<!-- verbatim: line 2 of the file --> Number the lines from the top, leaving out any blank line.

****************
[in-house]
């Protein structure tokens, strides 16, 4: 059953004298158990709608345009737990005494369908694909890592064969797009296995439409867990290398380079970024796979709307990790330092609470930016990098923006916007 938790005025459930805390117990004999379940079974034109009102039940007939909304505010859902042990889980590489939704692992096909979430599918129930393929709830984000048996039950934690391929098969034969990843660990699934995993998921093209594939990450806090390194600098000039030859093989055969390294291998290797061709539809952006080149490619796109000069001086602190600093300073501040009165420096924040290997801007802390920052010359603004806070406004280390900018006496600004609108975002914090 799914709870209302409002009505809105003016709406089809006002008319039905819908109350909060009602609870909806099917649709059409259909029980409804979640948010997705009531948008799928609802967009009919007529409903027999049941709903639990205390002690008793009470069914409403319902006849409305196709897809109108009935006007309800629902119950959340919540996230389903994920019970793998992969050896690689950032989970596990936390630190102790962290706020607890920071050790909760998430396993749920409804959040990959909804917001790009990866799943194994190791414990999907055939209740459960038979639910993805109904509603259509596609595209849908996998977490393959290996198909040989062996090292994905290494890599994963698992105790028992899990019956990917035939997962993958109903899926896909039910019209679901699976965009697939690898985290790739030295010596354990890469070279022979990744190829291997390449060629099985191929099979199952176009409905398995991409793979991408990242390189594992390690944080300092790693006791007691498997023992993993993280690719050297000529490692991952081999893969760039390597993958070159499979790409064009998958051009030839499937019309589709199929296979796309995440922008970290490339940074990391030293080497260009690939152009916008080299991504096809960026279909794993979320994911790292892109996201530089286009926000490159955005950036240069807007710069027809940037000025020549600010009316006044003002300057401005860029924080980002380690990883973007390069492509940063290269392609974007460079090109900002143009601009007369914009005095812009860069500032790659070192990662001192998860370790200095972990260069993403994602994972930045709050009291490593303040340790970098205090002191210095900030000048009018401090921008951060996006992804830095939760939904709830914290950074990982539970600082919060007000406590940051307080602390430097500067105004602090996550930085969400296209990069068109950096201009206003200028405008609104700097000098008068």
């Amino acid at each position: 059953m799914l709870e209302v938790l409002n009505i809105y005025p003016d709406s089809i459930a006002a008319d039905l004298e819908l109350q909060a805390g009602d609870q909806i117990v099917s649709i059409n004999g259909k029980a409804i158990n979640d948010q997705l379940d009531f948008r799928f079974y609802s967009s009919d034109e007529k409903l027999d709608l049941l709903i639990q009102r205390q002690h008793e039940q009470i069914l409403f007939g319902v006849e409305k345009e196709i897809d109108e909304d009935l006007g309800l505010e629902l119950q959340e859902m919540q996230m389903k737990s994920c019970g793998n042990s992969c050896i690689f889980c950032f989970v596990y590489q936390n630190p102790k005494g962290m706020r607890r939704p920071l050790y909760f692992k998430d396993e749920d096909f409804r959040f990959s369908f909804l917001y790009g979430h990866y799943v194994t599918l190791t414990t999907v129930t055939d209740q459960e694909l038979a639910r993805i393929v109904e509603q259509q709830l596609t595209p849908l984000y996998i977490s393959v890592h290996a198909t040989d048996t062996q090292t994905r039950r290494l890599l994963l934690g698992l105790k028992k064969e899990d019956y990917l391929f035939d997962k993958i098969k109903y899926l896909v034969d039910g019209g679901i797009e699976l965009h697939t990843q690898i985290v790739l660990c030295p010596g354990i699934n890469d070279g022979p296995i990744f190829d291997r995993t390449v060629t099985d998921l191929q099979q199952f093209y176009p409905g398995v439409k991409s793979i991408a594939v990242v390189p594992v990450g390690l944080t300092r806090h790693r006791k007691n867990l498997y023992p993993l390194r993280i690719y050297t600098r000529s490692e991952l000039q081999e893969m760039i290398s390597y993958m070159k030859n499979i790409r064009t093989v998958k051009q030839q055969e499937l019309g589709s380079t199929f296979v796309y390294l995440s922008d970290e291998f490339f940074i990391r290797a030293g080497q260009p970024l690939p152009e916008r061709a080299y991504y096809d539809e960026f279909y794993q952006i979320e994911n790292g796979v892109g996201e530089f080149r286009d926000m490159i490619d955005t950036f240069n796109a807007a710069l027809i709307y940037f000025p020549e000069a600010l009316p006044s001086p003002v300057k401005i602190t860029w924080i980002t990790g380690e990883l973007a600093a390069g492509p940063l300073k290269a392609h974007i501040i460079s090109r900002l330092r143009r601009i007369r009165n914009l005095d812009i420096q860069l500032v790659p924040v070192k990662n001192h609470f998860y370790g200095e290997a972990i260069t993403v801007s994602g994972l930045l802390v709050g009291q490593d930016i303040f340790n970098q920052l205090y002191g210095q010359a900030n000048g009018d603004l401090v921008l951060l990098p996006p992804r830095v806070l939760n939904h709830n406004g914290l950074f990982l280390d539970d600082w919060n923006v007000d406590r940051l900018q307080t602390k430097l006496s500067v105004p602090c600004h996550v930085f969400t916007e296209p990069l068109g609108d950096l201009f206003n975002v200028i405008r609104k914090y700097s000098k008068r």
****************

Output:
């Protein structure tokens, strides 16, 4: 059953004298158990709608345009737990005494369908694909890592064969797009296995439409867990290398380079970024796979709307990790330092609470930016990098923006916007 938790005025459930805390117990004999379940079974034109009102039940007939909304505010859902042990889980590489939704692992096909979430599918129930393929709830984000048996039950934690391929098969034969990843660990699934995993998921093209594939990450806090390194600098000039030859093989055969390294291998290797061709539809952006080149490619796109000069001086602190600093300073501040009165420096924040290997801007802390920052010359603004806070406004280390900018006496600004609108975002914090 799914709870209302409002009505809105003016709406089809006002008319039905819908109350909060009602609870909806099917649709059409259909029980409804979640948010997705009531948008799928609802967009009919007529409903027999049941709903639990205390002690008793009470069914409403319902006849409305196709897809109108009935006007309800629902119950959340919540996230389903994920019970793998992969050896690689950032989970596990936390630190102790962290706020607890920071050790909760998430396993749920409804959040990959909804917001790009990866799943194994190791414990999907055939209740459960038979639910993805109904509603259509596609595209849908996998977490393959290996198909040989062996090292994905290494890599994963698992105790028992899990019956990917035939997962993958109903899926896909039910019209679901699976965009697939690898985290790739030295010596354990890469070279022979990744190829291997390449060629099985191929099979199952176009409905398995991409793979991408990242390189594992390690944080300092790693006791007691498997023992993993993280690719050297000529490692991952081999893969760039390597993958070159499979790409064009998958051009030839499937019309589709199929296979796309995440922008970290490339940074990391030293080497260009690939152009916008080299991504096809960026279909794993979320994911790292892109996201530089286009926000490159955005950036240069807007710069027809940037000025020549600010009316006044003002300057401005860029924080980002380690990883973007390069492509940063290269392609974007460079090109900002143009601009007369914009005095812009860069500032790659070192990662001192998860370790200095972990260069993403994602994972930045709050009291490593303040340790970098205090002191210095900030000048009018401090921008951060996006992804830095939760939904709830914290950074990982539970600082919060007000406590940051307080602390430097500067105004602090996550930085969400296209990069068109950096201009206003200028405008609104700097000098008068």